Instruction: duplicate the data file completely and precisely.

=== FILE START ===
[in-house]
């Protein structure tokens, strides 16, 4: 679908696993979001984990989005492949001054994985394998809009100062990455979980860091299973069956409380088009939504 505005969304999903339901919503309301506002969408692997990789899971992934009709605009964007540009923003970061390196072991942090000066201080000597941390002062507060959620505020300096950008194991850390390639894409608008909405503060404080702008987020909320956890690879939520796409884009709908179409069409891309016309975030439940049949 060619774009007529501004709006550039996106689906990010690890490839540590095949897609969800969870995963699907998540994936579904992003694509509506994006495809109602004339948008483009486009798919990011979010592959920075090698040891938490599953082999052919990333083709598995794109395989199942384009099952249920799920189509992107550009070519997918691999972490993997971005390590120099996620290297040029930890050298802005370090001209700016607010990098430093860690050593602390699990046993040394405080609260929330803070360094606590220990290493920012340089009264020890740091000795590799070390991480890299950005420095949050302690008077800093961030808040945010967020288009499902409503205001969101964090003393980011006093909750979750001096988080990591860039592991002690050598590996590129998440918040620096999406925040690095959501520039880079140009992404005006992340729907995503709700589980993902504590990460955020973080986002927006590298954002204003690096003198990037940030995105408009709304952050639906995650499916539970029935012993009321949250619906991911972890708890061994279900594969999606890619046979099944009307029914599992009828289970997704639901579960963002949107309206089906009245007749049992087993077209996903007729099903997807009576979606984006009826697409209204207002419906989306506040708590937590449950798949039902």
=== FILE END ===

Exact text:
[in-house]
């Protein structure tokens, strides 16, 4: 679908696993979001984990989005492949001054994985394998809009100062990455979980860091299973069956409380088009939504 505005969304999903339901919503309301506002969408692997990789899971992934009709605009964007540009923003970061390196072991942090000066201080000597941390002062507060959620505020300096950008194991850390390639894409608008909405503060404080702008987020909320956890690879939520796409884009709908179409069409891309016309975030439940049949 060619774009007529501004709006550039996106689906990010690890490839540590095949897609969800969870995963699907998540994936579904992003694509509506994006495809109602004339948008483009486009798919990011979010592959920075090698040891938490599953082999052919990333083709598995794109395989199942384009099952249920799920189509992107550009070519997918691999972490993997971005390590120099996620290297040029930890050298802005370090001209700016607010990098430093860690050593602390699990046993040394405080609260929330803070360094606590220990290493920012340089009264020890740091000795590799070390991480890299950005420095949050302690008077800093961030808040945010967020288009499902409503205001969101964090003393980011006093909750979750001096988080990591860039592991002690050598590996590129998440918040620096999406925040690095959501520039880079140009992404005006992340729907995503709700589980993902504590990460955020973080986002927006590298954002204003690096003198990037940030995105408009709304952050639906995650499916539970029935012993009321949250619906991911972890708890061994279900594969999606890619046979099944009307029914599992009828289970997704639901579960963002949107309206089906009245007749049992087993077209996903007729099903997807009576979606984006009826697409209204207002419906989306506040708590937590449950798949039902």